THE trouble with good men is that they don’t see anything evil around them, especially in the men and women they have to deal with every day-and that will include people from all walks of life. Krishna Kumar Birla falls into that category -but wait a minute-he has nevertheless revealed a great deal more about the celebrities he has met over along and fruitful life and given us a glimpse into the world of politicians and all those in power behind the scenes than one would have expected.
Krishna Kumarji is eminently suited to write on them because, over a period of eight decades he must have met leaders in practically all fields of activity. Son of the legendary Ghanshyamdas Birla, Krishna Kumarji, now a healthy non-agenarian (he was born on November 11, 1918, a historic day considering that the agreement on armistice for the First World War was signed on that date) retains an excellent memory and his searching mind travels back and forth from the time he was born in a remote village in Rajasthan, Pilani (now a throbbing educational centre) to this day. One suspects that Krishna Kumarji is the very embodiment of all the virtues with which his father was associated: honesty, courage, equanimity, justice, nobility and wisdom. And above all he sounds like a karma yogi-of the kind Ghanshyamdasji was-who believed the means to be as important as ends.
The early chapters on the Birla family make interesting reading: apparently one of the Birla ancestors was a man called Behad Singh. Behad’s successors became Beheda, then Bhela and then again Bedla and finally Bidla. Even now, it seems, in Hindi the Birlas are known as Bidlas. But does that matter? A rose smells just as sweet by any other name. And the Birlas have made themselves the true nobility of the land, thanks to their enterprising spirit, their wealth, their interest in the welfare of their fellow-countrymen, and in their spontaneous generosity. In a way this is a lively autobiography because not only are we enlightened about generations of the Birla family but of social and commercial conditions prevalent in their times. What comes as a shock to learn is that Krishna Kumarji inherited very little from his father on the grounds that he had no male offspring. In that sense Krishna Kumarji is in every way a self-made man. And what a man he turned out to be! Of him it can truly be said that he is one more of generation who contributed to the making of modern India. That he is the owner of Hindustan Times and turned it not only into a truly national but equally a profitable enterprise only adds to the quality of his service to the country. There is so much one learns from these informative pages-and there are some 650 of them-that reading them becomes a source of true education and entertainment.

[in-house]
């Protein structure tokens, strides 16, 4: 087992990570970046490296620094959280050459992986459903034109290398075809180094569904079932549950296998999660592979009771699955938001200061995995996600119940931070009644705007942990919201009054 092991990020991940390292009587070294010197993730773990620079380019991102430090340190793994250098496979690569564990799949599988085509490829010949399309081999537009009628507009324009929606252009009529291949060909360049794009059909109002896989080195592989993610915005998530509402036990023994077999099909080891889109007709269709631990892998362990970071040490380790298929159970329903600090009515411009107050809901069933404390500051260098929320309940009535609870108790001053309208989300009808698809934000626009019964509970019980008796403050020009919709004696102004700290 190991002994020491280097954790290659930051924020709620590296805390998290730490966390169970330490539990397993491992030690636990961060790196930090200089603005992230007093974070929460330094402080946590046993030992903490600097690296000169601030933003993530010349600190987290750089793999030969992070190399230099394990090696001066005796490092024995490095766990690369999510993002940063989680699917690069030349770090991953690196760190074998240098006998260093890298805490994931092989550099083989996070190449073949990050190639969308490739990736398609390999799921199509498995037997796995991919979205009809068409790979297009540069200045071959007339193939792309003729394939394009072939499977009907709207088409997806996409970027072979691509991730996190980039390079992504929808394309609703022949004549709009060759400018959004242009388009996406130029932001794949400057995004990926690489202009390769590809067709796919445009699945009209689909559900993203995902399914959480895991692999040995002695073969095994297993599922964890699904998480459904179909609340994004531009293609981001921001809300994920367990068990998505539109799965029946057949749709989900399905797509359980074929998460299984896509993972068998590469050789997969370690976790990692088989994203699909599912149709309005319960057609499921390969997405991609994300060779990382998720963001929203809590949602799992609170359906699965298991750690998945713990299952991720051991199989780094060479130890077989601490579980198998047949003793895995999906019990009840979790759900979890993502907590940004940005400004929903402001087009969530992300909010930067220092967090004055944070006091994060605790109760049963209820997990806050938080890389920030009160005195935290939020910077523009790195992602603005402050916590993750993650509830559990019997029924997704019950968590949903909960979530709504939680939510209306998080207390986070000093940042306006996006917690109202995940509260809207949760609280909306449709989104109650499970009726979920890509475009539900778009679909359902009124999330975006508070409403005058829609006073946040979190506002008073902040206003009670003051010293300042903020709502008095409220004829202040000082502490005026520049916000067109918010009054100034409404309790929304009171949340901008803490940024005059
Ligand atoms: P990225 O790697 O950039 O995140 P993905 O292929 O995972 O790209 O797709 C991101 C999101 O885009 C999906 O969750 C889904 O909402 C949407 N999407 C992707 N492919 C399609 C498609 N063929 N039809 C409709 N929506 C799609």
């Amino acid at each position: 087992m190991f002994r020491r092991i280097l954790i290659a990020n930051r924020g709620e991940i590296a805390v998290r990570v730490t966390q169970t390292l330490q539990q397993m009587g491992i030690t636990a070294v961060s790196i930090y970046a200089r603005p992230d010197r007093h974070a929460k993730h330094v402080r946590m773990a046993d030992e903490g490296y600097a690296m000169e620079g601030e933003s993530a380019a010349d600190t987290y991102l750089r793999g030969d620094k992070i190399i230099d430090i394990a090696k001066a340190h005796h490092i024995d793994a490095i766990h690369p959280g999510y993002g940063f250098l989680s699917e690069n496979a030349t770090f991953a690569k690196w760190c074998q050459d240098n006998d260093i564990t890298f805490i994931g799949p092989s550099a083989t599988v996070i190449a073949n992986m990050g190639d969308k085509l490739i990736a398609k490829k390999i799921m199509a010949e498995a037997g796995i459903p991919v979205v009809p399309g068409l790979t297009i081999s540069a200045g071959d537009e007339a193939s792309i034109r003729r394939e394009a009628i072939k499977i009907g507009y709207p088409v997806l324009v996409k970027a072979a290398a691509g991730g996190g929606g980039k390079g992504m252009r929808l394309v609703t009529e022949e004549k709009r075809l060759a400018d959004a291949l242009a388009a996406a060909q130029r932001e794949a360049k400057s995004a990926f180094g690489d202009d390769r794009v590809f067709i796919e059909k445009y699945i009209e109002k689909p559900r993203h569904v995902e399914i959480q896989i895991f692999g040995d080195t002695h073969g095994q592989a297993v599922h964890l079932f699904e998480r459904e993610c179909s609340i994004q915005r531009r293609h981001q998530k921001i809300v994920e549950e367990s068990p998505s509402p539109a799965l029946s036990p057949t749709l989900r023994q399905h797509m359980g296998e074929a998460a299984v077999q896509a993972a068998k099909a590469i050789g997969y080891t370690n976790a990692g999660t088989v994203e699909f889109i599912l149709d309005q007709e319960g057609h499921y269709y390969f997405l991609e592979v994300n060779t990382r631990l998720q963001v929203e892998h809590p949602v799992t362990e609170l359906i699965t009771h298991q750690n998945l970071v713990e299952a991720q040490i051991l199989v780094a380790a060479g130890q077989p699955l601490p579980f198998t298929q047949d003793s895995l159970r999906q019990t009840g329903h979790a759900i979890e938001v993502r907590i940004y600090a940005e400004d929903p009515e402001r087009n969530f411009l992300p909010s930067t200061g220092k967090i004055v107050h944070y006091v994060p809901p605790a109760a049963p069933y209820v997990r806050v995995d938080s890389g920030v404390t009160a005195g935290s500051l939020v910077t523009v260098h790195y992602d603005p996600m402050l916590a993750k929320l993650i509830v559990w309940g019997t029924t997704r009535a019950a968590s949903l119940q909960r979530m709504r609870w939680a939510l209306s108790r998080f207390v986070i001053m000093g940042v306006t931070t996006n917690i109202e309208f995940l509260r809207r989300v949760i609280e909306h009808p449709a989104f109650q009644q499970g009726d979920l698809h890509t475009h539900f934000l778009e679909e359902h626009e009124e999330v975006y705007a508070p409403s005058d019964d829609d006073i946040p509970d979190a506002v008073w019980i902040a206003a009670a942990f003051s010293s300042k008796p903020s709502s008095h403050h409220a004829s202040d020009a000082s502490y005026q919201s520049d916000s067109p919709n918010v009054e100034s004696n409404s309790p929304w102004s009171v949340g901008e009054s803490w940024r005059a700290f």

Name the big ones of the country and he practically knew them all, often at close quarters. In his interaction with them he is, of course, mostly discreet. Who, in his position, wouldn’t be? But it is still shocking to learn that he had good relations with, of all people, Sanjay Gandhi whose death Krishna Kumarji says was “a personal loss”. K K Babu ( as Krishnaji was known to his friends) provides some interesting insights into Sanjay Gandhi’s mindset. Once K K Babu got a “good scolding” from Sanjay Gandhi, painful though it may sound.